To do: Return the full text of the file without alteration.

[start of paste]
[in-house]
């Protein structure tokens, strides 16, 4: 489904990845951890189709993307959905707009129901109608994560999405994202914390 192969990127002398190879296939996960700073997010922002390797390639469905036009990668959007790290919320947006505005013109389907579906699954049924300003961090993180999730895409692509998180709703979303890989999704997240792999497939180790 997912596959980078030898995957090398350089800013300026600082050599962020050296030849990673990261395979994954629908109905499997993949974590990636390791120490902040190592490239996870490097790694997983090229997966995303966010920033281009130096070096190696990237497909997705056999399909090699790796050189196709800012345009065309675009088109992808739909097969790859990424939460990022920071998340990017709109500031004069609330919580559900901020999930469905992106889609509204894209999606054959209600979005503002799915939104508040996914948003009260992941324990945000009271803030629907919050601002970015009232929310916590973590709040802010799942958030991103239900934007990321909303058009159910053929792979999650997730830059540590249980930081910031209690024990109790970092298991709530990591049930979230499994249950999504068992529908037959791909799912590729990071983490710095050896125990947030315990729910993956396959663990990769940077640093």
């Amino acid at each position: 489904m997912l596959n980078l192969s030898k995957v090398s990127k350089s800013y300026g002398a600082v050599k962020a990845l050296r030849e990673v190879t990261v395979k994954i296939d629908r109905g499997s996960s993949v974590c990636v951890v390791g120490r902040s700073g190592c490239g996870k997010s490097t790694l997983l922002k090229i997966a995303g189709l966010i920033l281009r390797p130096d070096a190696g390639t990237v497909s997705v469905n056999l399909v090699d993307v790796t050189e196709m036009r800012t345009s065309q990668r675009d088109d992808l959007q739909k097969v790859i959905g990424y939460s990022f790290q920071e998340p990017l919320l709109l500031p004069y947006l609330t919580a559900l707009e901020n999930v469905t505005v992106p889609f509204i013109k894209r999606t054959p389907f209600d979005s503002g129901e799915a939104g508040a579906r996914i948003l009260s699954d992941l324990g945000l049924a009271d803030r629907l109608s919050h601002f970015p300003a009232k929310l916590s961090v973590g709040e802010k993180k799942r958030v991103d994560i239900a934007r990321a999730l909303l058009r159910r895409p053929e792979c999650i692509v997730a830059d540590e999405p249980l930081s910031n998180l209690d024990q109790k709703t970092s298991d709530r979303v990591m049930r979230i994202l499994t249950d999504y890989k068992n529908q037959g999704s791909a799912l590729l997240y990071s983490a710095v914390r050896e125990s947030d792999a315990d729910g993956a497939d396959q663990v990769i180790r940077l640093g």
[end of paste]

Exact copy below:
[in-house]
């Protein structure tokens, strides 16, 4: 489904990845951890189709993307959905707009129901109608994560999405994202914390 192969990127002398190879296939996960700073997010922002390797390639469905036009990668959007790290919320947006505005013109389907579906699954049924300003961090993180999730895409692509998180709703979303890989999704997240792999497939180790 997912596959980078030898995957090398350089800013300026600082050599962020050296030849990673990261395979994954629908109905499997993949974590990636390791120490902040190592490239996870490097790694997983090229997966995303966010920033281009130096070096190696990237497909997705056999399909090699790796050189196709800012345009065309675009088109992808739909097969790859990424939460990022920071998340990017709109500031004069609330919580559900901020999930469905992106889609509204894209999606054959209600979005503002799915939104508040996914948003009260992941324990945000009271803030629907919050601002970015009232929310916590973590709040802010799942958030991103239900934007990321909303058009159910053929792979999650997730830059540590249980930081910031209690024990109790970092298991709530990591049930979230499994249950999504068992529908037959791909799912590729990071983490710095050896125990947030315990729910993956396959663990990769940077640093």
């Amino acid at each position: 489904m997912l596959n980078l192969s030898k995957v090398s990127k350089s800013y300026g002398a600082v050599k962020a990845l050296r030849e990673v190879t990261v395979k994954i296939d629908r109905g499997s996960s993949v974590c990636v951890v390791g120490r902040s700073g190592c490239g996870k997010s490097t790694l997983l922002k090229i997966a995303g189709l966010i920033l281009r390797p130096d070096a190696g390639t990237v497909s997705v469905n056999l399909v090699d993307v790796t050189e196709m036009r800012t345009s065309q990668r675009d088109d992808l959007q739909k097969v790859i959905g990424y939460s990022f790290q920071e998340p990017l919320l709109l500031p004069y947006l609330t919580a559900l707009e901020n999930v469905t505005v992106p889609f509204i013109k894209r999606t054959p389907f209600d979005s503002g129901e799915a939104g508040a579906r996914i948003l009260s699954d992941l324990g945000l049924a009271d803030r629907l109608s919050h601002f970015p300003a009232k929310l916590s961090v973590g709040e802010k993180k799942r958030v991103d994560i239900a934007r990321a999730l909303l058009r159910r895409p053929e792979c999650i692509v997730a830059d540590e999405p249980l930081s910031n998180l209690d024990q109790k709703t970092s298991d709530r979303v990591m049930r979230i994202l499994t249950d999504y890989k068992n529908q037959g999704s791909a799912l590729l997240y990071s983490a710095v914390r050896e125990s947030d792999a315990d729910g993956a497939d396959q663990v990769i180790r940077l640093g």